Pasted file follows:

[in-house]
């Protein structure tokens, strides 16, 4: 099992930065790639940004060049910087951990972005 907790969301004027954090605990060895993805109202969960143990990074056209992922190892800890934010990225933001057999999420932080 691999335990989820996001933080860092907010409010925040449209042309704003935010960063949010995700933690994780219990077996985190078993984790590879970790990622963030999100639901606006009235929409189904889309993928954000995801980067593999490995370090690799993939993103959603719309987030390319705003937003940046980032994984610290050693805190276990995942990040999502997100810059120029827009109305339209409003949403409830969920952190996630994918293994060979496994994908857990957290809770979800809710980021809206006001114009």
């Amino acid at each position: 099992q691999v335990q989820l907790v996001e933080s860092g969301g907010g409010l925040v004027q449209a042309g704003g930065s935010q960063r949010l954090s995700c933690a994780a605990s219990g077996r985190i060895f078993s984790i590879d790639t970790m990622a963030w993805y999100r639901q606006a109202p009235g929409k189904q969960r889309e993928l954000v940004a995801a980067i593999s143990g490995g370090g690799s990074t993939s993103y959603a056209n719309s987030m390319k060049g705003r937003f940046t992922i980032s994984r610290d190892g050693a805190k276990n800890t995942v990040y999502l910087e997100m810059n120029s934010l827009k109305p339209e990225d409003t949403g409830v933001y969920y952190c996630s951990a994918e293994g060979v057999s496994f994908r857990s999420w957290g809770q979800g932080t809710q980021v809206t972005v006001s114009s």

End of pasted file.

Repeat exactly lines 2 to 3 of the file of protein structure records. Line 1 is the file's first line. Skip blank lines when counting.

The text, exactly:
């Protein structure tokens, strides 16, 4: 099992930065790639940004060049910087951990972005 907790969301004027954090605990060895993805109202969960143990990074056209992922190892800890934010990225933001057999999420932080 691999335990989820996001933080860092907010409010925040449209042309704003935010960063949010995700933690994780219990077996985190078993984790590879970790990622963030999100639901606006009235929409189904889309993928954000995801980067593999490995370090690799993939993103959603719309987030390319705003937003940046980032994984610290050693805190276990995942990040999502997100810059120029827009109305339209409003949403409830969920952190996630994918293994060979496994994908857990957290809770979800809710980021809206006001114009």
């Amino acid at each position: 099992q691999v335990q989820l907790v996001e933080s860092g969301g907010g409010l925040v004027q449209a042309g704003g930065s935010q960063r949010l954090s995700c933690a994780a605990s219990g077996r985190i060895f078993s984790i590879d790639t970790m990622a963030w993805y999100r639901q606006a109202p009235g929409k189904q969960r889309e993928l954000v940004a995801a980067i593999s143990g490995g370090g690799s990074t993939s993103y959603a056209n719309s987030m390319k060049g705003r937003f940046t992922i980032s994984r610290d190892g050693a805190k276990n800890t995942v990040y999502l910087e997100m810059n120029s934010l827009k109305p339209e990225d409003t949403g409830v933001y969920y952190c996630s951990a994918e293994g060979v057999s496994f994908r857990s999420w957290g809770q979800g932080t809710q980021v809206t972005v006001s114009s």